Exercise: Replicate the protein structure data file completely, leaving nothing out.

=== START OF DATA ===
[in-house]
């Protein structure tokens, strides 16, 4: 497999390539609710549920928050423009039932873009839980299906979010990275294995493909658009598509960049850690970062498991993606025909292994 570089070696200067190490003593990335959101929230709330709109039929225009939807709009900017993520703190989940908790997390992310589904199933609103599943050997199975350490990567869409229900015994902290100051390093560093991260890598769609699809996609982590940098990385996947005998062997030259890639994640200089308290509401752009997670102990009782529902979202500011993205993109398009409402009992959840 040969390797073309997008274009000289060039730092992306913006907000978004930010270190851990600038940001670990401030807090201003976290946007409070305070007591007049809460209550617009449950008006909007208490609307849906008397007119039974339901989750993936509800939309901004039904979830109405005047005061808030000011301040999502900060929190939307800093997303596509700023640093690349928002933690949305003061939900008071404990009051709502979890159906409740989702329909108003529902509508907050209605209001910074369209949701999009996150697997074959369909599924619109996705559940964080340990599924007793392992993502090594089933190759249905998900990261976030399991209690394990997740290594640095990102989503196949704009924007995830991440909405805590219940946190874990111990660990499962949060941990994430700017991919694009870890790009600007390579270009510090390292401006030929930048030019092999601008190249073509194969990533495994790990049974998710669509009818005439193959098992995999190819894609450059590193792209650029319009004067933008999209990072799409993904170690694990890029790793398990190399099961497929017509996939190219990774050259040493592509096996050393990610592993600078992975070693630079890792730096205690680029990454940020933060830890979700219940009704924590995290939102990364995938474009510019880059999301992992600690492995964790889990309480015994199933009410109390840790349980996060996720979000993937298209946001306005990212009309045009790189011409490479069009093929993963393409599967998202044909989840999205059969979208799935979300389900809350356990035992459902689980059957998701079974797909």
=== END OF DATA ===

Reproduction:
[in-house]
């Protein structure tokens, strides 16, 4: 497999390539609710549920928050423009039932873009839980299906979010990275294995493909658009598509960049850690970062498991993606025909292994 570089070696200067190490003593990335959101929230709330709109039929225009939807709009900017993520703190989940908790997390992310589904199933609103599943050997199975350490990567869409229900015994902290100051390093560093991260890598769609699809996609982590940098990385996947005998062997030259890639994640200089308290509401752009997670102990009782529902979202500011993205993109398009409402009992959840 040969390797073309997008274009000289060039730092992306913006907000978004930010270190851990600038940001670990401030807090201003976290946007409070305070007591007049809460209550617009449950008006909007208490609307849906008397007119039974339901989750993936509800939309901004039904979830109405005047005061808030000011301040999502900060929190939307800093997303596509700023640093690349928002933690949305003061939900008071404990009051709502979890159906409740989702329909108003529902509508907050209605209001910074369209949701999009996150697997074959369909599924619109996705559940964080340990599924007793392992993502090594089933190759249905998900990261976030399991209690394990997740290594640095990102989503196949704009924007995830991440909405805590219940946190874990111990660990499962949060941990994430700017991919694009870890790009600007390579270009510090390292401006030929930048030019092999601008190249073509194969990533495994790990049974998710669509009818005439193959098992995999190819894609450059590193792209650029319009004067933008999209990072799409993904170690694990890029790793398990190399099961497929017509996939190219990774050259040493592509096996050393990610592993600078992975070693630079890792730096205690680029990454940020933060830890979700219940009704924590995290939102990364995938474009510019880059999301992992600690492995964790889990309480015994199933009410109390840790349980996060996720979000993937298209946001306005990212009309045009790189011409490479069009093929993963393409599967998202044909989840999205059969979208799935979300389900809350356990035992459902689980059957998701079974797909």